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Why Have US Financial Stocks Done So Well In 2012?
Malaysia Perspective | 30 April 2012
By:

By Yeoh Mei Kei

Following a torrid 2011 where US financial stocks declined by 18.5 percent, the sector has posted a strong rebound in 2012. As of 16 March 2012, the Standard & Poor’s (S&P) 500 Financials index posted a strong 21.1percent year-to-date gain, significantly outpacing the 11.7 percent return for the broader S&P 500 index (return are in US dollar terms, excluding dividends). From the October 2011 lows, the financial sector has posted an even more impressive gain; US financial stocks have gained 37.6 percent, substantially more than the 27.2 percent return for US equities over the same period (see Chart 1).

Chart 1: Financials Outpacing The Broader Market Since October 2011

Why have US financial stocks done so well this year? In this article, we discuss a few key developments which have contributed to the strong performance of the sector, while also assessing the sector’s attractiveness to investors following the strong rebound this year.

Greece’s Orderly Debt Restructuring Eases Concerns Over A Financial Crisis
While the recent announcement of a successful Greek debt restructuring had broad-based positive implications for riskier assets, financial stocks have been a key beneficiary, with the avoidance of a Lehman-type situation (which may have been brought about by a “disorderly” default) alleviating concerns that credit markets would seize up and hurt sectors with high leverage and ongoing refinancing needs (like the financial sector). As evidence of improved sentiment in the financial sector, credit spreads on US banks have narrowed significantly from a recent high of 367.70 basis points in November 2011 (see Chart 2) to 234.50 basis points (as of 16 March 2012), highlighting the lower perceived risk of default by financial institutions.

Chart 2: Financial Sector Credit Spread Narrowing

15 Banks Cleared Fed’s Latest Stress Test
On 13 March 2012, the Federal Reserve released results of its stress test on 19 ‘large, complex bank holding companies’. The test was relatively onerous, involving situations where US home prices decline a further 20 percent from current depressed levels alongside a 50 percent decline in the US equity market. Just four institutions failed the test (with their capital ratios falling below acceptable levels under test conditions), with the majority of test subjects passing. Given the stringent nature of the stress test, the release of the test results lends much credibility to the ability of large US banks to survive, even under rather trying economic and financial market conditions.

The 15 bank holding companies which passed the Fed’s latest stress test have also received approval to return capital to shareholders, via various plans for dividend increases and share-repurchases. For example, JPMorgan Chase was given the green light to embark on a US$15 billion share buy-back programme (which represents almost 9 percent of the bank’s outstanding market capitalisation, as of 16 March 2012), along with a dividend increase, while American Express is scheduled to repurchase US$4 billion of stock in 2012 (about 6 percent of its outstanding shares). These represent significant moves to enhance shareholder value (especially if share-repurchases are carried out at a discount to book value), and has contributed to the improving investor sentiment on the sector.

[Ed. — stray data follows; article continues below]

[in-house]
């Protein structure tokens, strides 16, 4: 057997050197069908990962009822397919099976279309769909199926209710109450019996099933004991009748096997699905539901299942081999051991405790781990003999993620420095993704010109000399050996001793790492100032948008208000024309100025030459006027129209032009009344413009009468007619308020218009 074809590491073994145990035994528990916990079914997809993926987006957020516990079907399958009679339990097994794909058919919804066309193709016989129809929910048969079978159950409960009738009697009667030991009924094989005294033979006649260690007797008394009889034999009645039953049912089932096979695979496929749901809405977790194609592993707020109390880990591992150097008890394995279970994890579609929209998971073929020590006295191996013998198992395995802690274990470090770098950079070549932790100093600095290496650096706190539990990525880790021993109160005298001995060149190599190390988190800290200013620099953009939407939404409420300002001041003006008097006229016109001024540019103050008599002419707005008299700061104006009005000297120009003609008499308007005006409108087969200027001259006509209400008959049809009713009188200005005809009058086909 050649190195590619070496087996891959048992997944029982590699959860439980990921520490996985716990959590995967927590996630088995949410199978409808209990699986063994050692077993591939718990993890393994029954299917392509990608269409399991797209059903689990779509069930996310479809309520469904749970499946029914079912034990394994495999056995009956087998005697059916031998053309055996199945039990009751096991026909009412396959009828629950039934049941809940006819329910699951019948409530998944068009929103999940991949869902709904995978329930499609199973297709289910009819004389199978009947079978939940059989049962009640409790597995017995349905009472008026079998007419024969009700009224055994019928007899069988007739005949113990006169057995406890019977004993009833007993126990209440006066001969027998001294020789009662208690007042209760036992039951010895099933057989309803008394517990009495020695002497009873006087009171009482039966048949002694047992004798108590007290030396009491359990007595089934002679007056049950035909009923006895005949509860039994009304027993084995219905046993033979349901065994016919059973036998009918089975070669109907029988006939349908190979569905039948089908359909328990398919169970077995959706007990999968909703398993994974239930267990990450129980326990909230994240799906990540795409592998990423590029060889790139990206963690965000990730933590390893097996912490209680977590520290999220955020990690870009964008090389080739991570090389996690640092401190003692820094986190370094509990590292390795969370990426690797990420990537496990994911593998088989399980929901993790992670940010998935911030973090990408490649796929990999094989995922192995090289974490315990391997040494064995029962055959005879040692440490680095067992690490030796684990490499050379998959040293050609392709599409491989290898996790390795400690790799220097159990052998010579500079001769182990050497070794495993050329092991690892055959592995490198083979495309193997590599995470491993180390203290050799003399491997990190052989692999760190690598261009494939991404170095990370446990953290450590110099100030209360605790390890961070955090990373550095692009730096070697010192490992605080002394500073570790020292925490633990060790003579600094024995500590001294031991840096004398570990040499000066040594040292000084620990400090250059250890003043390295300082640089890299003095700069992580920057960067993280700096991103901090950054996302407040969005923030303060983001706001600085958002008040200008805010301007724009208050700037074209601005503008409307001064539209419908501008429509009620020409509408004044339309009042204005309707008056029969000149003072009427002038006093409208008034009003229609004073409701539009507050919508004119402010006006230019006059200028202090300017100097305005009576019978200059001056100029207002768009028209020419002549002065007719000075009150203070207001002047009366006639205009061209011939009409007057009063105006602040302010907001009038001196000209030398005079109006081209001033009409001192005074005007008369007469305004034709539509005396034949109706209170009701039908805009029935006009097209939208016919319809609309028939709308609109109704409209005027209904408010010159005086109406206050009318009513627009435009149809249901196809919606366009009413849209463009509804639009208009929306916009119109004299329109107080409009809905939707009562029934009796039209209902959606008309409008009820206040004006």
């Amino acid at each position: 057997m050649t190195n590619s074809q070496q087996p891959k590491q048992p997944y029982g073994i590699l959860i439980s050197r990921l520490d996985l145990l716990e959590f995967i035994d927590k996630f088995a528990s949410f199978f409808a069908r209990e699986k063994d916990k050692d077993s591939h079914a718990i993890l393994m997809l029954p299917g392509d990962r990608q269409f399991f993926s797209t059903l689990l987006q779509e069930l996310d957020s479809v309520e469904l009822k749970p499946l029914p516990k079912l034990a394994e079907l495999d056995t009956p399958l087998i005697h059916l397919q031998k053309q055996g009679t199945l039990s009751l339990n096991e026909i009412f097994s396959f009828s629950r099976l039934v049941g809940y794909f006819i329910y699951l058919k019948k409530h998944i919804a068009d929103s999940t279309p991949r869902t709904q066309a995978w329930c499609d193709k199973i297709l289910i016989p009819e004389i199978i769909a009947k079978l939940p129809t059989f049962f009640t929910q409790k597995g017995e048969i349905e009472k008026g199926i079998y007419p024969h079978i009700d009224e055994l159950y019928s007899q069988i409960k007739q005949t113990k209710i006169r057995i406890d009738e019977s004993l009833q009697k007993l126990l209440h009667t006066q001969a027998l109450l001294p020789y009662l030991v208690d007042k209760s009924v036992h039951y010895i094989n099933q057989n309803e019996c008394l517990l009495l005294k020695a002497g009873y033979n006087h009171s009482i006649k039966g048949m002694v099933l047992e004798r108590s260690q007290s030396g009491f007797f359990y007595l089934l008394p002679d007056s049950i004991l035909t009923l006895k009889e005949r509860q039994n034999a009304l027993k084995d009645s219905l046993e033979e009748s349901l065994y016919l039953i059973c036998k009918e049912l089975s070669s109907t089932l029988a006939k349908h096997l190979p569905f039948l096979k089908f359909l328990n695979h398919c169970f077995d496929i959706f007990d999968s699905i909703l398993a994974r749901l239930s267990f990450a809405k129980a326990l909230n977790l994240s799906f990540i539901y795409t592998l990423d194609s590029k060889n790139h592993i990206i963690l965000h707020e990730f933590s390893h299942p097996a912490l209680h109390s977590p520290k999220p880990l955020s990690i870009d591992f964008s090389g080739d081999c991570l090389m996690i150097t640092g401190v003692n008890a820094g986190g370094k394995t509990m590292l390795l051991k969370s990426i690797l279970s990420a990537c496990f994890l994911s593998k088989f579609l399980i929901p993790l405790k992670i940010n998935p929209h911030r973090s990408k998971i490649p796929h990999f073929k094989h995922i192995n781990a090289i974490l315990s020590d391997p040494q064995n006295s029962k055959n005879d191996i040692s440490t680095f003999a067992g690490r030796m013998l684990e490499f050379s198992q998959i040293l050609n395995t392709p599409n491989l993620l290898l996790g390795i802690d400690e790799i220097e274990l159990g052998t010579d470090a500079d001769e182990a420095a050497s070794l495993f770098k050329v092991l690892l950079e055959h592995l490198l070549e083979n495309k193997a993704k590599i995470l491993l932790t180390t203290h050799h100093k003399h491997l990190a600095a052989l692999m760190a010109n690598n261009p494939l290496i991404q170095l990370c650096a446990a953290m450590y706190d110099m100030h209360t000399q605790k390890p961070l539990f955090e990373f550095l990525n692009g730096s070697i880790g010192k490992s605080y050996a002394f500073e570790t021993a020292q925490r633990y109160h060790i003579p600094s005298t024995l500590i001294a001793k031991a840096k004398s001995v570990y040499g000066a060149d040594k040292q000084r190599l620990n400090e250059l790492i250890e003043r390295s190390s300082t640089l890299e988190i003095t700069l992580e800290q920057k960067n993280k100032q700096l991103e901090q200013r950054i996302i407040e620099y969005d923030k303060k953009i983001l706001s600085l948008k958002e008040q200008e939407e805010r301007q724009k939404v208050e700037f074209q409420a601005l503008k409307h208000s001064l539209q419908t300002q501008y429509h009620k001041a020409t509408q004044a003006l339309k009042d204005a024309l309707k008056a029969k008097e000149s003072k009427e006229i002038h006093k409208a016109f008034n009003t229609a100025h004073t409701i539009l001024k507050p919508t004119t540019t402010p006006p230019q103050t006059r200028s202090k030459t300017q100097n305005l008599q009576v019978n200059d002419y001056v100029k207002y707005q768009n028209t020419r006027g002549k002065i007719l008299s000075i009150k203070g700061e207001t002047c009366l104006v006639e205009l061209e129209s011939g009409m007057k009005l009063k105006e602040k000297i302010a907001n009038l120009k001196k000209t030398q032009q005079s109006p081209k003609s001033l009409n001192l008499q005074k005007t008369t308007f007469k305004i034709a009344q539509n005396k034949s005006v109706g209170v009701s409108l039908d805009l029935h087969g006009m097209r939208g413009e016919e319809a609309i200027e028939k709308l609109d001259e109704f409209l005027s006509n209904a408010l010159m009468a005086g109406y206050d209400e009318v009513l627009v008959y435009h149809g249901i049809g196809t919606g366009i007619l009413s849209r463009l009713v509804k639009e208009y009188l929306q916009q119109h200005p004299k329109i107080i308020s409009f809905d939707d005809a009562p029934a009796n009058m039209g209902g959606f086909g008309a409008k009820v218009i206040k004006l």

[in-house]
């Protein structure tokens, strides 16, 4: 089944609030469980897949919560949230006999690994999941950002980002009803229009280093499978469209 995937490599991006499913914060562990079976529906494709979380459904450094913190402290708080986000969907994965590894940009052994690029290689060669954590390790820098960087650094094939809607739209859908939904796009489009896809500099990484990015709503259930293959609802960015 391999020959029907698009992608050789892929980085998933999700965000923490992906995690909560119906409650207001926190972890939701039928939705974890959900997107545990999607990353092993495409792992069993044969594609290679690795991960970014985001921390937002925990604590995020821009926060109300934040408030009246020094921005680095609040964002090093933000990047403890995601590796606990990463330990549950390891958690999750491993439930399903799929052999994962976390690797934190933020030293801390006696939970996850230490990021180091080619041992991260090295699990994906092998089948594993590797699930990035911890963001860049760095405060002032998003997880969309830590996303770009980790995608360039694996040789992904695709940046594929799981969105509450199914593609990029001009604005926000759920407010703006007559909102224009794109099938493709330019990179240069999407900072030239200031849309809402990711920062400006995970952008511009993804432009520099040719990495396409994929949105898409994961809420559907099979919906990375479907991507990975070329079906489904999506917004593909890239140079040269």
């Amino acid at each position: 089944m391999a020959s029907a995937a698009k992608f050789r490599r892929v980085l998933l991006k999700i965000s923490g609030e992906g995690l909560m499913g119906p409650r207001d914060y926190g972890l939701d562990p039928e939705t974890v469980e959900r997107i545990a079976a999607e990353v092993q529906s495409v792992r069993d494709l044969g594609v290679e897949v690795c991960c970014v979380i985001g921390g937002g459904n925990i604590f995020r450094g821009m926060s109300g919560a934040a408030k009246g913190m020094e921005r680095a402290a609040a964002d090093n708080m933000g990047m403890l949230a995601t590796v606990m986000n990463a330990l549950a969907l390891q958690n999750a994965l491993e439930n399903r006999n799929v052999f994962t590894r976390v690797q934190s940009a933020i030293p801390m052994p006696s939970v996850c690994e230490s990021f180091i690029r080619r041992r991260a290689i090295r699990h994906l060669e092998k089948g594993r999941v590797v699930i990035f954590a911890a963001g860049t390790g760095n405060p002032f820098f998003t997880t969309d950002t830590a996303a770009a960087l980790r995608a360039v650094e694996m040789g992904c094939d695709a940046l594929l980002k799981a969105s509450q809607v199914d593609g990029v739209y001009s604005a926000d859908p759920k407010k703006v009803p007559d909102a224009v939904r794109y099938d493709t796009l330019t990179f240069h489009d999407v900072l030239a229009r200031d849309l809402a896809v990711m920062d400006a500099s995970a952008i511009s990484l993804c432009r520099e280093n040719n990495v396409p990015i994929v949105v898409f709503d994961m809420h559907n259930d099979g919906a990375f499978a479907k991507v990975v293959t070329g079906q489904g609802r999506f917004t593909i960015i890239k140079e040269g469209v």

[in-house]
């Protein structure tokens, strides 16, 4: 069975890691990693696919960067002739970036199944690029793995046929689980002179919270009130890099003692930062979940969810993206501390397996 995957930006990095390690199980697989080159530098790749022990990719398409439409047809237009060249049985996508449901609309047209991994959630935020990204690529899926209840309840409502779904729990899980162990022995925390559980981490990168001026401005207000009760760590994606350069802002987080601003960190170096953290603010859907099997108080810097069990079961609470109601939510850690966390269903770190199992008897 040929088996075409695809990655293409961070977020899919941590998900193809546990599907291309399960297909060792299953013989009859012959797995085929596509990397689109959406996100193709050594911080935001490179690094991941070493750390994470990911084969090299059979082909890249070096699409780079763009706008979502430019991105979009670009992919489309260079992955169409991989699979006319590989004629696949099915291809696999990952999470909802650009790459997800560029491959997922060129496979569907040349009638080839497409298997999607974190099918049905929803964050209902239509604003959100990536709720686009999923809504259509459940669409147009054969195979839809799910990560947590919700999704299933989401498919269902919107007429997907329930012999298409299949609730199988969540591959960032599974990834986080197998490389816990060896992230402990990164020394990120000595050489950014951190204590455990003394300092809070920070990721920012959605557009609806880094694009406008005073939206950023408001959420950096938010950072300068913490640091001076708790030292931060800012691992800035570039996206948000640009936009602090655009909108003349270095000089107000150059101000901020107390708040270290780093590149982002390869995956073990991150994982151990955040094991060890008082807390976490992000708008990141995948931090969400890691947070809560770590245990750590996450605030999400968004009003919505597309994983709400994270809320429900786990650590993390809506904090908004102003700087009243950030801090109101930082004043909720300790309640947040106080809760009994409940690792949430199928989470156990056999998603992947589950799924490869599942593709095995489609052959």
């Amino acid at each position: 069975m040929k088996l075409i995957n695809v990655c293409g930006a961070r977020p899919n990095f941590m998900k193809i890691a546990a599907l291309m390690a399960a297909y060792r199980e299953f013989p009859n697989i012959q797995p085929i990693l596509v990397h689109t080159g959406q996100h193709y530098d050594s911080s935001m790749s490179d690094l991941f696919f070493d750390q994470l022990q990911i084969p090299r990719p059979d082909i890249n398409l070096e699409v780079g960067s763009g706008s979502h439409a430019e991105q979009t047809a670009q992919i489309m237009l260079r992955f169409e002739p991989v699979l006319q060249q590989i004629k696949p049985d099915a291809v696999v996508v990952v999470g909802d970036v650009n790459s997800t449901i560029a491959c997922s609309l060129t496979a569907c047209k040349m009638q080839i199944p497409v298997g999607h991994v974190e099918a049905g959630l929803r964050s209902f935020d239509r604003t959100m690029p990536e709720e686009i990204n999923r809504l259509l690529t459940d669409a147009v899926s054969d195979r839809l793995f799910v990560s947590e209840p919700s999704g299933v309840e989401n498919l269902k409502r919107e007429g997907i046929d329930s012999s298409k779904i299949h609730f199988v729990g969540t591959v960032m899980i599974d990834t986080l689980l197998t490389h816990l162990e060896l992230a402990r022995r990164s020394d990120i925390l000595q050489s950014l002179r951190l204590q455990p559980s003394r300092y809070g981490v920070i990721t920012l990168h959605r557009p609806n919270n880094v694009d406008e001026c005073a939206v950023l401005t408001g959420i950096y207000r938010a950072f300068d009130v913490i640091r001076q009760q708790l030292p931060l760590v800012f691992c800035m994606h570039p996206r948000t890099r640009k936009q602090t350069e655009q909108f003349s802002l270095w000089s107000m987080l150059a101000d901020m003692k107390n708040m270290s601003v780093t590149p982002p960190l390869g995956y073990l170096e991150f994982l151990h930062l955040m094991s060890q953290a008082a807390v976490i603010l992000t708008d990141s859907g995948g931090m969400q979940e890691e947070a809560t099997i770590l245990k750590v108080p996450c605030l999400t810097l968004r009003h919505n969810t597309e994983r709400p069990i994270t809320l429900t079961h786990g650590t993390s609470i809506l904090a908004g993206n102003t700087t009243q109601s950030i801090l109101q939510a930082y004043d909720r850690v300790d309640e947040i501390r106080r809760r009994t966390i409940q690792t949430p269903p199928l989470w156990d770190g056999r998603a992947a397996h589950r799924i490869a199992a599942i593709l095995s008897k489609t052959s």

US Economy Recovering
Bank profitability is correlated with the health of economy, as lending activity picks up in economic upturns while downturns bring about higher non-performing loans. There has been much concern over the ability of US banks to grow their loan books in an environment of prolonged economic weakness, weighing on the performance of financial stocks. Nevertheless, concerns about the US economy slipping back into recession have faded significantly in recent months given the strength in two key areas – the job market and the housing market. Led by private sector hiring, nonfarm payrolls have seen the addition of nearly 3.5 million jobs since March 2010, averaging a 144,000 increase per month. Hiring appears to have been gathering strength in recent months, with latest data indicating that 284,000 and 227,000 jobs were created in January 2012 and February 2012 respectively (see Chart 3).

Chart 3: Jobs And Housing On The Mend

Even the beleaguered housing market appears to be turning the corner, with residential investment adding 0.25 percent to the overall gross domestic product growth figure of 3 percent in fourth quarter of 2011, and poised to become a more significant contributor to US economic growth as housing starts rebound from their current depressed levels.

Book Value Has Begun To Grow, Valuations Still Supportive
Following the 2008 to 2009 global financial crisis, US financials took huge write-downs on their assets, with book value for the sector declining a hefty 31 percent in 2008. Since then, a return to profitability by the sector has boosted book value (see Chart 4), with further increases expected over the next three years. Despite the strong rally by US financials so far in 2012, the sector still trades at just 1.06x book (as of 8 April 2012), a deep discount to the long-term historical average of 1.98x (see Chart 5). In addition, with the sector trading so close to book value, there appears to be little ascribed to the potential for US financial institutions to grow book value or profits over time.

Chart 4: Valuations Of US Financials

Chart 5: Book Value Expected To Growth

Yeoh Mei Kei is a Research Analyst at Fundsupermart.com.


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